Will the Nasher Sculpture Center Announce Citywide Public Art Program This Afternoon?

For a few years there have been rumors that the Nasher Sculpture Center has been planning to celebrate its 10th anniversary with a massive public art exhibition — a city takeover — that uses sites scattered around Dallas for unique installations. The idea for the project is intriguing for a number of reasons, not least of which is the opportunity to rethink public art in Dallas. How does one approach the issue of public art in a city that doesn’t boast a ton of public spaces or public gathering spots?

Today the media has been invited to a press conference at the Nasher featuring a special appearance by Mayor Mike Rawlings and promising an announcement regarding the museum’s tenth anniversary. I asked a Nasher spokesperson if the press conference was called to launch the public art initiative, and she neither confirmed nor denied the rumor. So I have a hunch that is what today’s event is about.

If so, I’m looking forward to finding out how the Nasher addresses a number of questions surrounding the project: Who will be the artists tapped by the Nasher for the project? What city sites will be utilized? Will the exhibition take a “Northpark approach” to art in the public sphere, namely, placing refined art works in public settings, or will it include new commissions or offer a broad survey of approaches to public art?

Stay tuned for answers. After all, I could be completely wrong about this. In the meantime here are some notable examples of one approach to public work in a car-driven city: billboards, starting at the top of the page with the late-Felix Gonzalez-Torres. “Untitled.” 1991 (via).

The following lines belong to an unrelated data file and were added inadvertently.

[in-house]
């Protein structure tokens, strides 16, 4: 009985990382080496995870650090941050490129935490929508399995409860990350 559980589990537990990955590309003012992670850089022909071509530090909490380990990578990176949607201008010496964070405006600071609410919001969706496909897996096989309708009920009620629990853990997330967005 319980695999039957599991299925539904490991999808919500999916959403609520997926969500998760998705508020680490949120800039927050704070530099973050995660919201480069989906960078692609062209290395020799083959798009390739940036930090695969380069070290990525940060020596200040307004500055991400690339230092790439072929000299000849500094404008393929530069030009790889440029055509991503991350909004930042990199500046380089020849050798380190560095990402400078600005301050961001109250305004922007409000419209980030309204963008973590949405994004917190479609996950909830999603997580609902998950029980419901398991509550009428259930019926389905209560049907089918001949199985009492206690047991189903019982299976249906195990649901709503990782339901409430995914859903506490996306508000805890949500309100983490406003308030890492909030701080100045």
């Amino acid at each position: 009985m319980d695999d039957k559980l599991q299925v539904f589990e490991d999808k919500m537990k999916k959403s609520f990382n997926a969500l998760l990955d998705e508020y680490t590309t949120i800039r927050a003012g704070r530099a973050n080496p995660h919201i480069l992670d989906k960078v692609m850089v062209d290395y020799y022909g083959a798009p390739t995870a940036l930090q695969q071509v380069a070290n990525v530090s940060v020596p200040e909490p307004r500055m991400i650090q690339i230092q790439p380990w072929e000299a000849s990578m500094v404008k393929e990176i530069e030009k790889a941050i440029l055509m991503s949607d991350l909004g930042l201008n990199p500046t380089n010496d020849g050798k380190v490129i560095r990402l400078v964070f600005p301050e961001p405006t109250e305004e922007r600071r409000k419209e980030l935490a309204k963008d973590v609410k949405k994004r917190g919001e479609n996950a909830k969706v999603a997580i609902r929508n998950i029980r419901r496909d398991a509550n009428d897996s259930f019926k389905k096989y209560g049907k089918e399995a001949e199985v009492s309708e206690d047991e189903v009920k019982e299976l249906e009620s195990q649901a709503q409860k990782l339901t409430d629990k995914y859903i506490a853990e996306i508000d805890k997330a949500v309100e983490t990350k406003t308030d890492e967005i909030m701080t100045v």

Jenny Holzer, ‘Private Property Created Crime’, 1985. Times Square, New York
Bethan Huws
Barbara Kruger, ‘Your Body is a Battleground,’ billboard project for Wexner Center for the Arts, Columbus, OH, 1990
Work by Banksy on a Los Angeles billboard
Victor Burgin, Possession, 1976
Jeff Koons: ‘Made in Heaven’, 1989
Kay Rosen
Alfredo Jaar, A Logo For America, 1987
Cindy Sherman, Women of the City, 2008
Guerrilla Girls
Mike Mills, “The Cops Are Inside Us”
Irene Anton – Timecode
Joseph Kosuth, Class 4. Matter 1. Matter in general, 1969


  • LDR4

    If this is what they announce let’s hope the end product is more impressive that the lost bowler hat in the Cedars or the metallic Twitter logo et al. near the Deep Ellum DART station.

  • LDR4

    And Peter, I love the examples you have included but expecting the city to do something along the lines of Koons’ Made in Heaven billboard or the Guerrilla Girls’ protest is a bit of a reach. Dallas isn’t known for challenging the preconceptions of art or the status quo. Let’s just hope we don’t get banal abstracts or kitschy figures.

  • Brandon Kennedy